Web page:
In my second year I had the opportunity to enroll in a course along with a deaf friend. I am still enrolled in that class, and now I’m able to use sign language to discuss what we’re learning. There’s no such thing as “reading the room” or “taking things in context” in sign language. You either get across what you’re trying to communicate, or you don’t. If you find yourself unable to get your point across, however, you can write down what you’re trying to say, or in some cases you can use facial expressions to communicate. Sign language thus allowed me to reaffirm the diversity of communication.

As part of my English literature studies, I am studying sociolinguistics in Professor Shoko Ikuta’s seminar in the Department of English. Sociolinguistics deals with a wide range of topics. We study the structures, functions, and uses of language, such as the number of times a given phrase appears in a conversation and for what purpose. Currently, I am learning about narrative structures in the language of female college students when they expose their vulnerabilities. By dispassionately analyzing from the perspective of sociolinguistics not only English literature, but also the many forms of language I have encountered through notetaking and sign language, I have developed a habit of thinking about backgrounds and intentions behind words. After having such in-depth encounters with language in my student life, I came up with the idea of starting a career as a speech pathologist.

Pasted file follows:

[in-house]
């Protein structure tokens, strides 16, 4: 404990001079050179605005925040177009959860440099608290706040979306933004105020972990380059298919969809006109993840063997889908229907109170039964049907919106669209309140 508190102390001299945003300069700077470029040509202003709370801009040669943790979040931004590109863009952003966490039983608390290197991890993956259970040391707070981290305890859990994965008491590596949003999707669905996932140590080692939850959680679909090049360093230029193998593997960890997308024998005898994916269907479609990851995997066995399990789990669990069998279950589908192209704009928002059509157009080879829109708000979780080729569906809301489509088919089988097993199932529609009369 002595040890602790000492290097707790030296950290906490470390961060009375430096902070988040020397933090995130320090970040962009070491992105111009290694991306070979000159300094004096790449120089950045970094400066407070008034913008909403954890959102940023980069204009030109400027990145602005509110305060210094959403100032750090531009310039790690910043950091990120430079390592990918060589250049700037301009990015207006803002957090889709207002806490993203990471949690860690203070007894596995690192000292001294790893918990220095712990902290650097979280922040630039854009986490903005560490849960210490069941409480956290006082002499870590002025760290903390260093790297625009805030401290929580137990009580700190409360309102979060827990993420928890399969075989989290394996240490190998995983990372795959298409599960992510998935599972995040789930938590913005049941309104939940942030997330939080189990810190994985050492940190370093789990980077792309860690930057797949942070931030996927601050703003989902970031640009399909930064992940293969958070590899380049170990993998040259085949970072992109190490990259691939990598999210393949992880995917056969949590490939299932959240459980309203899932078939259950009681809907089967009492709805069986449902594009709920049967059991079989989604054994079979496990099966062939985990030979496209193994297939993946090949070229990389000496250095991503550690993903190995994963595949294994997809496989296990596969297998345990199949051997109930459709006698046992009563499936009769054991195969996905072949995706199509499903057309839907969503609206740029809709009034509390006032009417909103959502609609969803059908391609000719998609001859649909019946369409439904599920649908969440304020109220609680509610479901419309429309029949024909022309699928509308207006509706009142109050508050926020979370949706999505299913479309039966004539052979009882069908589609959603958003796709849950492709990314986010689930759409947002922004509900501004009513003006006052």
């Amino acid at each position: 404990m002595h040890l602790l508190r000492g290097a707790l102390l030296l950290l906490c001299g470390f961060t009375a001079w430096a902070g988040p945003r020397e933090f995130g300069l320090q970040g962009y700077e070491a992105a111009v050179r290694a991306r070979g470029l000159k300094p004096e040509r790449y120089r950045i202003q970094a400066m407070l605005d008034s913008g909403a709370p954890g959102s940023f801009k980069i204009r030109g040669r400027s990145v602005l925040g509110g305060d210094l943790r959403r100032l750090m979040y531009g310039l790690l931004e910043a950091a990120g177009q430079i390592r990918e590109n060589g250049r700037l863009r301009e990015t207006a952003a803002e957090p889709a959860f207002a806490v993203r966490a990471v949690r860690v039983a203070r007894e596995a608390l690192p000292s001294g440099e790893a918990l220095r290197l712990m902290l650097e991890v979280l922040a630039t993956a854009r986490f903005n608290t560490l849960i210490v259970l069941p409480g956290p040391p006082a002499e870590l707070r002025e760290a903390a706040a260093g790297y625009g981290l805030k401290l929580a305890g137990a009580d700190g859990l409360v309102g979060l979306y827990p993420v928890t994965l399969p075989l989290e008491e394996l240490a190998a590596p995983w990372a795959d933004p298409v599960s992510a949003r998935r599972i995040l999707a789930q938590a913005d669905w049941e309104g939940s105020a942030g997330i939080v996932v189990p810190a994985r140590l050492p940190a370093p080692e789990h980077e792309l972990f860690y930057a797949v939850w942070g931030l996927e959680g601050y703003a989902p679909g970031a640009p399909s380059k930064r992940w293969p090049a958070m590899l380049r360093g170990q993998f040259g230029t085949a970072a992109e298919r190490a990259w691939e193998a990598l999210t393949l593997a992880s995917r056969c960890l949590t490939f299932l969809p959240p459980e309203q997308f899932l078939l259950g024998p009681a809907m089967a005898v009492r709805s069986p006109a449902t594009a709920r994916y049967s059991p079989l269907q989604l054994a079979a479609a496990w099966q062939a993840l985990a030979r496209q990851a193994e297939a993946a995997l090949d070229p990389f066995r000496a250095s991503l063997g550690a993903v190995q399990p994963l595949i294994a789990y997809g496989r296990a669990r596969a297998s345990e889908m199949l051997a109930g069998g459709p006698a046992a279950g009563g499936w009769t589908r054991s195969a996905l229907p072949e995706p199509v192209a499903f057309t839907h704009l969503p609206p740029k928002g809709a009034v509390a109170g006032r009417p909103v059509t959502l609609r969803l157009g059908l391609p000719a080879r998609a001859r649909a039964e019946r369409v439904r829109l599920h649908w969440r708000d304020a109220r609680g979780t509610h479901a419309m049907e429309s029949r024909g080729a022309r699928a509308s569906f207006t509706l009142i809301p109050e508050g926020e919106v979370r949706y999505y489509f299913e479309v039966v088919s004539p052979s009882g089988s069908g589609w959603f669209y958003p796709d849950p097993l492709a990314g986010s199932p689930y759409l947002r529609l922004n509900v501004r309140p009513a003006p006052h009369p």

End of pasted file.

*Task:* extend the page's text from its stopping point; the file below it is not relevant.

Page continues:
The most important thing is honestly facing your interests

Speech–language pathologists are specialists related to speaking, listening, and eating. They are professionals who provide training and guidance to support people with disabilities related to speech, hearing, or swallowing. I am currently planning to enter a vocational school to become a certified speech pathologist after graduation. While I started volunteer notetaking just as something new to do between study sessions, it led me to sign language and sociolinguistics, and my interest in English became an interest in language itself. If you always honestly face your interests, your future will reveal itself. I feel that I was able to learn this during my university life. There isn’t much left of my university life, so I hope to treasure each remaining day, looking forward to a graduation ceremony where I will have a big smile on my face, glad that I chose Meiji Gakuin.